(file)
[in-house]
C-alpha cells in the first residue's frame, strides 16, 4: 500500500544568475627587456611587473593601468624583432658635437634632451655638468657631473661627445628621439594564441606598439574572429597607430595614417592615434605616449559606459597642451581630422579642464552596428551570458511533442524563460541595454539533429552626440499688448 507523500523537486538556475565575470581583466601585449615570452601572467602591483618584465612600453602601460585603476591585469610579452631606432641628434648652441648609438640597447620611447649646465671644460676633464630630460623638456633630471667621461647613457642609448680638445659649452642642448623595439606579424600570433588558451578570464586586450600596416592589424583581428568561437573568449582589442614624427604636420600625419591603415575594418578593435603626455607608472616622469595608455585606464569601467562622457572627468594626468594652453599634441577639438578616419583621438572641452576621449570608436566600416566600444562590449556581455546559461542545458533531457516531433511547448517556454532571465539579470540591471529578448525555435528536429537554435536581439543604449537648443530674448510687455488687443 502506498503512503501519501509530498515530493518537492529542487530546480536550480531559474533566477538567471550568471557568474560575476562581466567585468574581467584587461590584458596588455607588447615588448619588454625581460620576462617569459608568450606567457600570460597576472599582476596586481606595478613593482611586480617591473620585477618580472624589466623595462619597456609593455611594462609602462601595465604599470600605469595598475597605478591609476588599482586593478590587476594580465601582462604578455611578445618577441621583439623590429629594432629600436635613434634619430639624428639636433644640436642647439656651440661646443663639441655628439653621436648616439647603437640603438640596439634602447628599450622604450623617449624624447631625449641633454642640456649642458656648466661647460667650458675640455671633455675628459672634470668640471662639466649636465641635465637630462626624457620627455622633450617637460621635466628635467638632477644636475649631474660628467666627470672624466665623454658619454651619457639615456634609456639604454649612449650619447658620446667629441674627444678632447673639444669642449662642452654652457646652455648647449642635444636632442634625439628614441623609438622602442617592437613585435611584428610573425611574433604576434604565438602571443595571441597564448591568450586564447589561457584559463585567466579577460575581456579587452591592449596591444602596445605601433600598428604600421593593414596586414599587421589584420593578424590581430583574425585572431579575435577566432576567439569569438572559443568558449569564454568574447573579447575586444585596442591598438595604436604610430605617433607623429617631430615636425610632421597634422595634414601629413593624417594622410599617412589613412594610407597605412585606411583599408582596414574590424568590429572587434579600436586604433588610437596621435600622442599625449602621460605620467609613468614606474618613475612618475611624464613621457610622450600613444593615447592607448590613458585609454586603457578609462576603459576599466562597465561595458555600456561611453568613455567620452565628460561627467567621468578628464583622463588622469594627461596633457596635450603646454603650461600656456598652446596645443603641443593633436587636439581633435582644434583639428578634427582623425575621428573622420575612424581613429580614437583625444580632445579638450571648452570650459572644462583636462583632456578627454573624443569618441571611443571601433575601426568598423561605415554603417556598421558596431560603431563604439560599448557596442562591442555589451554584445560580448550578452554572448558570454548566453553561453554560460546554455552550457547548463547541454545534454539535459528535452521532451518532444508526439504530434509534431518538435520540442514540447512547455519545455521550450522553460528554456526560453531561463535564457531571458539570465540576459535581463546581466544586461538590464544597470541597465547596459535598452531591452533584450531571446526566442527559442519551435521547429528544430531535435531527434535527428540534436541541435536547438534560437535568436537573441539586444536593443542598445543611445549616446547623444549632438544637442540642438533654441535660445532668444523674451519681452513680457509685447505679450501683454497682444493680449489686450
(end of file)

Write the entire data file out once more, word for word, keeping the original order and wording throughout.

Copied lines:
[in-house]
C-alpha cells in the first residue's frame, strides 16, 4: 500500500544568475627587456611587473593601468624583432658635437634632451655638468657631473661627445628621439594564441606598439574572429597607430595614417592615434605616449559606459597642451581630422579642464552596428551570458511533442524563460541595454539533429552626440499688448 507523500523537486538556475565575470581583466601585449615570452601572467602591483618584465612600453602601460585603476591585469610579452631606432641628434648652441648609438640597447620611447649646465671644460676633464630630460623638456633630471667621461647613457642609448680638445659649452642642448623595439606579424600570433588558451578570464586586450600596416592589424583581428568561437573568449582589442614624427604636420600625419591603415575594418578593435603626455607608472616622469595608455585606464569601467562622457572627468594626468594652453599634441577639438578616419583621438572641452576621449570608436566600416566600444562590449556581455546559461542545458533531457516531433511547448517556454532571465539579470540591471529578448525555435528536429537554435536581439543604449537648443530674448510687455488687443 502506498503512503501519501509530498515530493518537492529542487530546480536550480531559474533566477538567471550568471557568474560575476562581466567585468574581467584587461590584458596588455607588447615588448619588454625581460620576462617569459608568450606567457600570460597576472599582476596586481606595478613593482611586480617591473620585477618580472624589466623595462619597456609593455611594462609602462601595465604599470600605469595598475597605478591609476588599482586593478590587476594580465601582462604578455611578445618577441621583439623590429629594432629600436635613434634619430639624428639636433644640436642647439656651440661646443663639441655628439653621436648616439647603437640603438640596439634602447628599450622604450623617449624624447631625449641633454642640456649642458656648466661647460667650458675640455671633455675628459672634470668640471662639466649636465641635465637630462626624457620627455622633450617637460621635466628635467638632477644636475649631474660628467666627470672624466665623454658619454651619457639615456634609456639604454649612449650619447658620446667629441674627444678632447673639444669642449662642452654652457646652455648647449642635444636632442634625439628614441623609438622602442617592437613585435611584428610573425611574433604576434604565438602571443595571441597564448591568450586564447589561457584559463585567466579577460575581456579587452591592449596591444602596445605601433600598428604600421593593414596586414599587421589584420593578424590581430583574425585572431579575435577566432576567439569569438572559443568558449569564454568574447573579447575586444585596442591598438595604436604610430605617433607623429617631430615636425610632421597634422595634414601629413593624417594622410599617412589613412594610407597605412585606411583599408582596414574590424568590429572587434579600436586604433588610437596621435600622442599625449602621460605620467609613468614606474618613475612618475611624464613621457610622450600613444593615447592607448590613458585609454586603457578609462576603459576599466562597465561595458555600456561611453568613455567620452565628460561627467567621468578628464583622463588622469594627461596633457596635450603646454603650461600656456598652446596645443603641443593633436587636439581633435582644434583639428578634427582623425575621428573622420575612424581613429580614437583625444580632445579638450571648452570650459572644462583636462583632456578627454573624443569618441571611443571601433575601426568598423561605415554603417556598421558596431560603431563604439560599448557596442562591442555589451554584445560580448550578452554572448558570454548566453553561453554560460546554455552550457547548463547541454545534454539535459528535452521532451518532444508526439504530434509534431518538435520540442514540447512547455519545455521550450522553460528554456526560453531561463535564457531571458539570465540576459535581463546581466544586461538590464544597470541597465547596459535598452531591452533584450531571446526566442527559442519551435521547429528544430531535435531527434535527428540534436541541435536547438534560437535568436537573441539586444536593443542598445543611445549616446547623444549632438544637442540642438533654441535660445532668444523674451519681452513680457509685447505679450501683454497682444493680449489686450